Being a part of something special makes you special


An example of a social network diagram.
Image via Wikipedia


Community is a base essential.  Even loners like to pride themselves on being part of a proud tradition of mavericks.  We all want to belong.  The question is: Belong to what?

There are two schools of thought:


  1. Belong to something popular

  2. Belong to something meaningful


Often, we feel like we have to choose one or the other.

Belonging to something Popular


The easiest choice to make to sign up for what your friends are doing.  I read a lot of blogs that discuss techniques bloggers can use to create this sort of peer pressure among your readers to bring their friends in.  The whole Web 2.0 phenomenon centered around this idea.


  • All my friends are on My Space, so I should be on My Space

  • Now the majority of my friends are on Facebook, I suppose I should join that.

  • Wow, all these people I want to keep up with are on Twitter.  I guess I need to join that


On and on it goes.  Each of these sites give us metrics to make us feel popular: Friends/Followers/Subscribers.

The problem with fame is that the more you have (real or imagined) the more you want.  It is a drug.  Social acceptance is the souls most addictive narcotic.  Like with any addiction.  Our priorities start changing.

My breaking point came when I was promoting Shine Like Thunder.  At one point, I was “participating” in 19 separate social networks on a weekly basis, and 7 more every other week.  Add that to my blogging, podcasting, and I didn’t have any time left to write…  You know, the reason I started this mess to begin with.  I had contact with a lot more people, but made few friends.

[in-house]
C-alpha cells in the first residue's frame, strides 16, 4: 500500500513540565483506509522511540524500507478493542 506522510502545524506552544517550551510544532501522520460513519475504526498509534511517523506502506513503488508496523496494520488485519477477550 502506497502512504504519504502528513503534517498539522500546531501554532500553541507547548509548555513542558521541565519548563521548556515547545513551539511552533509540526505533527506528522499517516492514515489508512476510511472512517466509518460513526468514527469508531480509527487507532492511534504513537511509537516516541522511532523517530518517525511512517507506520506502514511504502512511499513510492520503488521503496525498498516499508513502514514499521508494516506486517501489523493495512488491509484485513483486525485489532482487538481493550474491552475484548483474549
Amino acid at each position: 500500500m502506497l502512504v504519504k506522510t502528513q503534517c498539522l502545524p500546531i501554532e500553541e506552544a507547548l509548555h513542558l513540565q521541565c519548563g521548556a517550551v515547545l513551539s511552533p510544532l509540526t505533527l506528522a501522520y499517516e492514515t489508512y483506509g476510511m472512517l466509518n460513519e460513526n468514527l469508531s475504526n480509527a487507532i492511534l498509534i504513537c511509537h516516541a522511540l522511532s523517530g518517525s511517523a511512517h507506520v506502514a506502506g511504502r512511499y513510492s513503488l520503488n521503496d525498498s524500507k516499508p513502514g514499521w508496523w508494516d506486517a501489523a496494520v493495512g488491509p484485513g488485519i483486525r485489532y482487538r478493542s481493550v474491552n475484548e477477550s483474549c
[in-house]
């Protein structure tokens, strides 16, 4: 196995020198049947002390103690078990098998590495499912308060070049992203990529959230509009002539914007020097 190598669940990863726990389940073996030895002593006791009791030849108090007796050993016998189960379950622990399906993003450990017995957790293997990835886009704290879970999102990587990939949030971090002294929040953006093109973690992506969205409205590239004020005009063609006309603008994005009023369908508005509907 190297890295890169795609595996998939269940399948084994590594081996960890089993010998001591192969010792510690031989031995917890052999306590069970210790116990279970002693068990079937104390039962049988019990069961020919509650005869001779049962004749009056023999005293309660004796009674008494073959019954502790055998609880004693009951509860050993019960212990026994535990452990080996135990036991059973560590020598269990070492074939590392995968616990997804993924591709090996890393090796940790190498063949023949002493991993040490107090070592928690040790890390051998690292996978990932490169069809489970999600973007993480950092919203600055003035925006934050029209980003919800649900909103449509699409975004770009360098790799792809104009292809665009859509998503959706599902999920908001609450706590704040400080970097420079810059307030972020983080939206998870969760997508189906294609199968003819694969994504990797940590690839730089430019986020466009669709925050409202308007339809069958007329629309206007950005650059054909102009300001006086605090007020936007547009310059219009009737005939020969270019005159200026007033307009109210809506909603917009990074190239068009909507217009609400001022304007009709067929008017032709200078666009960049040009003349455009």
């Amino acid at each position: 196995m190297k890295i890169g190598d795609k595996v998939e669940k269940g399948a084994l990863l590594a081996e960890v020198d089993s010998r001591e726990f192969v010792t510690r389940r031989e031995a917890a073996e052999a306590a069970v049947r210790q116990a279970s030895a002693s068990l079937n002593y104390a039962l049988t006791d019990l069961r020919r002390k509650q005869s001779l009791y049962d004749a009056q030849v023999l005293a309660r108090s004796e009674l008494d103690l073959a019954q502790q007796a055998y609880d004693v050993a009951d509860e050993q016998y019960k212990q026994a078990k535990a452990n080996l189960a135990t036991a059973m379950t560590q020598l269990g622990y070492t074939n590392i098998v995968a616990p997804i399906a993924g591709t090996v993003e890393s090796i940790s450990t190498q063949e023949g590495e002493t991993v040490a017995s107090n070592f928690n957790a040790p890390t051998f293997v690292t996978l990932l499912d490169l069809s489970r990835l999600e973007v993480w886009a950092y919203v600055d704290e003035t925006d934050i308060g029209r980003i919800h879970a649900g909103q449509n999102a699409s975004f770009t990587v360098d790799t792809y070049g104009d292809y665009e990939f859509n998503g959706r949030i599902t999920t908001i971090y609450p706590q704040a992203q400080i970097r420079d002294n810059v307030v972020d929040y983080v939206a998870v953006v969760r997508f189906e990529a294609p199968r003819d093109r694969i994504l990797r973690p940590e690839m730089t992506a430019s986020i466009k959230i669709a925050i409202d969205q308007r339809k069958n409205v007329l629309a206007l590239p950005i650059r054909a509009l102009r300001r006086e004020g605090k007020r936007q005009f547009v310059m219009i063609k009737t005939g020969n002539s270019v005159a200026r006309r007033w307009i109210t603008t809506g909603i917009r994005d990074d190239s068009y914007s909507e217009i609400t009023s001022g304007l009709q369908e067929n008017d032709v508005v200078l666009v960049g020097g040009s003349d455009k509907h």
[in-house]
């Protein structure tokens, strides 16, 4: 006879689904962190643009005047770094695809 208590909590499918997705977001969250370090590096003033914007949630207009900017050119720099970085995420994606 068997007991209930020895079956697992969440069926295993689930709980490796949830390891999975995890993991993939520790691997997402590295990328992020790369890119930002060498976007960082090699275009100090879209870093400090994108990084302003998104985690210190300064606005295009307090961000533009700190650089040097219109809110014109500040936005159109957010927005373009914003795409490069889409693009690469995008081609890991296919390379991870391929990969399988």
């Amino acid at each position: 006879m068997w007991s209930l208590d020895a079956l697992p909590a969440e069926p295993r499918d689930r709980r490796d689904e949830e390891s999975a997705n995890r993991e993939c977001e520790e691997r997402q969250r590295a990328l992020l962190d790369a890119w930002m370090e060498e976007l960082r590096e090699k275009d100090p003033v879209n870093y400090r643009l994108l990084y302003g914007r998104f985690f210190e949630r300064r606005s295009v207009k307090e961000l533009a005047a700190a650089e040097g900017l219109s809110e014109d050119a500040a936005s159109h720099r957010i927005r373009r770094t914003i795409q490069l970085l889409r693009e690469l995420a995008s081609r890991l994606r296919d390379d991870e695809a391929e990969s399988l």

I was hooked on the drug.  I fed the addiction while letting my passions wither.

Belonging to something Meaningful


All I really want, and I think all any of us really want is the sense that we are a part of something meaningful.

A meaningful community feeds us with enthusiasm and purpose.  That is the cost of popularity.

My favorite band, Kiss, and my favorite show on TV right now, Glee, understand this.  They preach and practice the celebration of difference.  We need to do that too!

Personal Checklist


I realized that in my personal life I need to ask myself some basic questions:


  1. What am I doing that fills my life with a sense of purpose and meaning?

  2. How can I better connect with people to make friends and not just followers.

 

Social Checklist


And on a broader field:


  1. How can I push the social networks I belong to work together better?

  2. How can I be more social and less promotional and vain?

  3. What can I do to fill my own life with more meaning and purpose?


I am still working on answers to these questions, and I am sure I missed quite a few that should be on the list.  What did I miss?  Do you have any suggestions?

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